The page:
Friday, July 27, 2007

Savage Grace (Tom Kalin, 2007)


A confounding account of the sensational real-life murder of unstable socialite Barbara Baekeland by her that-much-more-unstable son. With elegance and absolute - as well as, to an extent, blinding - commitment, Tom Kalin (whose first film since the staggering Swoon [1992] this is) directs Howard A. Rodman's haphazard, incomplete draft of a promising script. The characters, although rendered vivid by a uniformly solid cast, are left underdeveloped, and much of their unorthodox behaviour in the third act is shocking for all the wrong reasons. The picture is always absorbing and often dazzling (as pictures tend to be every time they provide the malleably fierce and destitute Julianne Moore with a juicy role), so much so that - despite the unpleasant subject matter and the trying 15-year wait for a second Tom Kalin picture - it leaves you wishing that Kalin and Rodman took some extra time to prod into the motives and causes behind their characters' dodgy neuroses, rather than focus on the kinky effects.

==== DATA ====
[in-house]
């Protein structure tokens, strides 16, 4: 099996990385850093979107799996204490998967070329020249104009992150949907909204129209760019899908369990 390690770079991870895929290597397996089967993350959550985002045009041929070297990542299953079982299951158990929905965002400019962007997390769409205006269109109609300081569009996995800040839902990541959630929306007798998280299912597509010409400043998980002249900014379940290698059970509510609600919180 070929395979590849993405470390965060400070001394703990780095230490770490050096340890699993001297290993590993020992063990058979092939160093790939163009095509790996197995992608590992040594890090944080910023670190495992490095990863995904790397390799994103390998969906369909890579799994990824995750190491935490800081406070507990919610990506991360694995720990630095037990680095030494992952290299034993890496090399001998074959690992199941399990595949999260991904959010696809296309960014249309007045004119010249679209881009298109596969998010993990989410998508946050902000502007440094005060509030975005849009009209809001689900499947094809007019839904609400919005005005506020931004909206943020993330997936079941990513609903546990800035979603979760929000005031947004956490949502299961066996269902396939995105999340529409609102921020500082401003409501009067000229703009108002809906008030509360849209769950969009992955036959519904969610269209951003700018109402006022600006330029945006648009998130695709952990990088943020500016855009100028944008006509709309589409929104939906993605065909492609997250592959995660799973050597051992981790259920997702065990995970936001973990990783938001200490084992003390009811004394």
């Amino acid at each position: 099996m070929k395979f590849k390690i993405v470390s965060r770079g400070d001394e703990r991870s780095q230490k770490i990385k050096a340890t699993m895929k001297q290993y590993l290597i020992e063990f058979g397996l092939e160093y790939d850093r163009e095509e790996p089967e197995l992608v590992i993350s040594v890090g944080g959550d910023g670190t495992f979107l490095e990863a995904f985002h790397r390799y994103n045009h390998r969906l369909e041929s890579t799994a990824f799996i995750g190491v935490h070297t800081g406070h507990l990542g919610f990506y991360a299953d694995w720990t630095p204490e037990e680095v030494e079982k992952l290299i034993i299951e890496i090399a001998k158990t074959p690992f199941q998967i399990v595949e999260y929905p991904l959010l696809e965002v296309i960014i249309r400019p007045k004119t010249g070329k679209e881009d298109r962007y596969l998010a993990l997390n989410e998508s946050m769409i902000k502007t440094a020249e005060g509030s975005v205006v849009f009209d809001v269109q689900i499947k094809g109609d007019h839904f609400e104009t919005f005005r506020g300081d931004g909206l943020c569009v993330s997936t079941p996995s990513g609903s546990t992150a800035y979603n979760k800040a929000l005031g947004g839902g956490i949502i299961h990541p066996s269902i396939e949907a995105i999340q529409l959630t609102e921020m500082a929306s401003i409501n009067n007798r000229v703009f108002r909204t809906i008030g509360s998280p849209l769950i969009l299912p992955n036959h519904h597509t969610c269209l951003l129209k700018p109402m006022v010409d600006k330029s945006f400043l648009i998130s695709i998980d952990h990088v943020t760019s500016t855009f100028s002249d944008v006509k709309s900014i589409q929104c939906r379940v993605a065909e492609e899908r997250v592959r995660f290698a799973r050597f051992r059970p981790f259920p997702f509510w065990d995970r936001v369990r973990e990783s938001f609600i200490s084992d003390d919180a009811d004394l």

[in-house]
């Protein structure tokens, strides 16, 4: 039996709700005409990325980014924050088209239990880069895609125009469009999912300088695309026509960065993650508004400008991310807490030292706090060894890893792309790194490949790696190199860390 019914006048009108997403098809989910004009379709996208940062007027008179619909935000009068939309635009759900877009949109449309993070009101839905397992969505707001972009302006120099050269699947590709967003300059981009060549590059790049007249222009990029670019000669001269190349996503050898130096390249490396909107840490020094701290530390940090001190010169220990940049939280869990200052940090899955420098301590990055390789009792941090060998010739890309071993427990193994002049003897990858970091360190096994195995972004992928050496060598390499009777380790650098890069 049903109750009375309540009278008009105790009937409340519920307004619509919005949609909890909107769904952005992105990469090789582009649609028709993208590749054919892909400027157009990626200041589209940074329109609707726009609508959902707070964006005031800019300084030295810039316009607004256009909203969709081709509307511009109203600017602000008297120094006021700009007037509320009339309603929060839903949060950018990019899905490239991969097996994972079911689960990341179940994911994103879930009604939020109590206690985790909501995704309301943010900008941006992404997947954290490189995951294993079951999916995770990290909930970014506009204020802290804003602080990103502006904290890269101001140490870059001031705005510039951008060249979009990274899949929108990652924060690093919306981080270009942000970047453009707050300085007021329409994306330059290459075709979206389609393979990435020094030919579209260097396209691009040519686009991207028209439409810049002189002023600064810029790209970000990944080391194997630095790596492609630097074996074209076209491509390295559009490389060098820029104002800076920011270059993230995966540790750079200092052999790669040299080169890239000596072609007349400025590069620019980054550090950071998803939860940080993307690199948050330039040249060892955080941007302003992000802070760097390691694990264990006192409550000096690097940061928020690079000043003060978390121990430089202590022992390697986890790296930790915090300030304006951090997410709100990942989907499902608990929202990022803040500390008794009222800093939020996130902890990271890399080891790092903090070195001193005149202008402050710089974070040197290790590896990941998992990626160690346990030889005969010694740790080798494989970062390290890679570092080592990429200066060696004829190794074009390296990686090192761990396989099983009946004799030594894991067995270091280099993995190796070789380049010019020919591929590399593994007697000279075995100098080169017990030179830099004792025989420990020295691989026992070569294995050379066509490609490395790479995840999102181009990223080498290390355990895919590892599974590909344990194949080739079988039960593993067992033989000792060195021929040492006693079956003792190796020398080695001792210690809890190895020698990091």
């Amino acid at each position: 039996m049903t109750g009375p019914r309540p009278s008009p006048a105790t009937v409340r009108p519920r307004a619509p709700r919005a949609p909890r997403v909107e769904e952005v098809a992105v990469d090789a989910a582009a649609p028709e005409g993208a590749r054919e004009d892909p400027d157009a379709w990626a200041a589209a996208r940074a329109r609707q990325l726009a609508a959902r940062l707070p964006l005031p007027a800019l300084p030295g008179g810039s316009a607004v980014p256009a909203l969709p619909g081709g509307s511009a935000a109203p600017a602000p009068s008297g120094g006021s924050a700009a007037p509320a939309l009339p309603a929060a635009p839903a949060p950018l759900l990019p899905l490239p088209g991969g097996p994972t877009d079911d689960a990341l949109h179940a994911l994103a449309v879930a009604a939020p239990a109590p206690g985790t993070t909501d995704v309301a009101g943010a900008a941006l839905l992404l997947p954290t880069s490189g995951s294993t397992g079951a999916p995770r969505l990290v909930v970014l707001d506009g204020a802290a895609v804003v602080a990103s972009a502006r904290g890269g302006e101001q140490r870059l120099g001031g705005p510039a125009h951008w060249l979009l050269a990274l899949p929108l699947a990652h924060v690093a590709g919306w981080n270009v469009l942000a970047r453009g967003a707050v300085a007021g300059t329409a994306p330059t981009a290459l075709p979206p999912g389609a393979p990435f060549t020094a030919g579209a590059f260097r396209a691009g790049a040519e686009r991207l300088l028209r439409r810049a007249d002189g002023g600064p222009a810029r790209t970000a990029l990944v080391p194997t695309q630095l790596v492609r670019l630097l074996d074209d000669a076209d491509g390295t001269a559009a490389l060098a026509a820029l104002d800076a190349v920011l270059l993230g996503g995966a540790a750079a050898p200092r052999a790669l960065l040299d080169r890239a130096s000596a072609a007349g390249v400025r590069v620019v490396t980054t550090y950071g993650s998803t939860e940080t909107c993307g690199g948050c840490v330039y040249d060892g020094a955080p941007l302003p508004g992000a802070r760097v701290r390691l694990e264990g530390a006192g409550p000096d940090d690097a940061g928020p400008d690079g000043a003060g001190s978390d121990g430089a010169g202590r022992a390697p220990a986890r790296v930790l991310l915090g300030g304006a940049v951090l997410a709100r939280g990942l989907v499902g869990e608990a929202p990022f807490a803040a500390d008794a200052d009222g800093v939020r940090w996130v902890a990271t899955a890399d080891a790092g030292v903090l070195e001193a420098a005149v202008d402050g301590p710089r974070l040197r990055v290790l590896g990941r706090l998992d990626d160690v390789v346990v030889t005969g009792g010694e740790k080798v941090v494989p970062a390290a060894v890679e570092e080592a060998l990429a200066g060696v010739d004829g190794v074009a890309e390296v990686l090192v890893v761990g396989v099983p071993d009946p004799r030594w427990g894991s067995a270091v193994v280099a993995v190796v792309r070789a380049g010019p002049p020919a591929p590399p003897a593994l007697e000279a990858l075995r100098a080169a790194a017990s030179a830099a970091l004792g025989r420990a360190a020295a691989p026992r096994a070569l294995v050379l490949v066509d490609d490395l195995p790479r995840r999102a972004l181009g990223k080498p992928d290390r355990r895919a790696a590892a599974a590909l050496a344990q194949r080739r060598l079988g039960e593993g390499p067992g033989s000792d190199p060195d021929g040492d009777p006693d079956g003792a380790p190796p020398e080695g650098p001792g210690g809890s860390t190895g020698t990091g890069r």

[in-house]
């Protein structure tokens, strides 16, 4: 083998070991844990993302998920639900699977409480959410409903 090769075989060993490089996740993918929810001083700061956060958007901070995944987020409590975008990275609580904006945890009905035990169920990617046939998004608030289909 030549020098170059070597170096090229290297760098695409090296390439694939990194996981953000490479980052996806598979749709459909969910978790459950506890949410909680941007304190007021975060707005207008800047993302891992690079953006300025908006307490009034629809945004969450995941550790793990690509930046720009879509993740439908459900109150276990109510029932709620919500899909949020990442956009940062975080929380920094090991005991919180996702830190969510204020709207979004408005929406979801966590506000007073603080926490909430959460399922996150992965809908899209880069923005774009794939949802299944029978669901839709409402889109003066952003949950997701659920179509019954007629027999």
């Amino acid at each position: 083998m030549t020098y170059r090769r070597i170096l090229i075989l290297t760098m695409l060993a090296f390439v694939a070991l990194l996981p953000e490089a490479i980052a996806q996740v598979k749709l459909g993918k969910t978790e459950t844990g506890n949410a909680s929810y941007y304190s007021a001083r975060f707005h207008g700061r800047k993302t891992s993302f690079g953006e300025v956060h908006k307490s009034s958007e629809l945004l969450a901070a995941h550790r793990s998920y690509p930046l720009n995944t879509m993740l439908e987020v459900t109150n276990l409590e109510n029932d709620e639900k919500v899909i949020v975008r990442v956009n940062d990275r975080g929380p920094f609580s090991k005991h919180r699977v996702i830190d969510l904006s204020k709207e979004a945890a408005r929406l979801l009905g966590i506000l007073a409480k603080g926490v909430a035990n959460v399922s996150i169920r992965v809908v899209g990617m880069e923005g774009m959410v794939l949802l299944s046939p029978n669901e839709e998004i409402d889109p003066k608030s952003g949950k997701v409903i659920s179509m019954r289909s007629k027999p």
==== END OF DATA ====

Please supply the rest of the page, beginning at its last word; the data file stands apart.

At 6:00 PM , Blogger Paul Martin said...

Goran, I didn't need the motives spelt out. I thought it was quite obvious. And perhaps spelling things out to clearly would be dishonest if no-one is there to verify the facts.

At 8:33 AM , Blogger Y Kant Goran Rite said...

I think you've misunderstood me. I have no beef with subtle - I adore subtle - it's underdeveloped that bothers me


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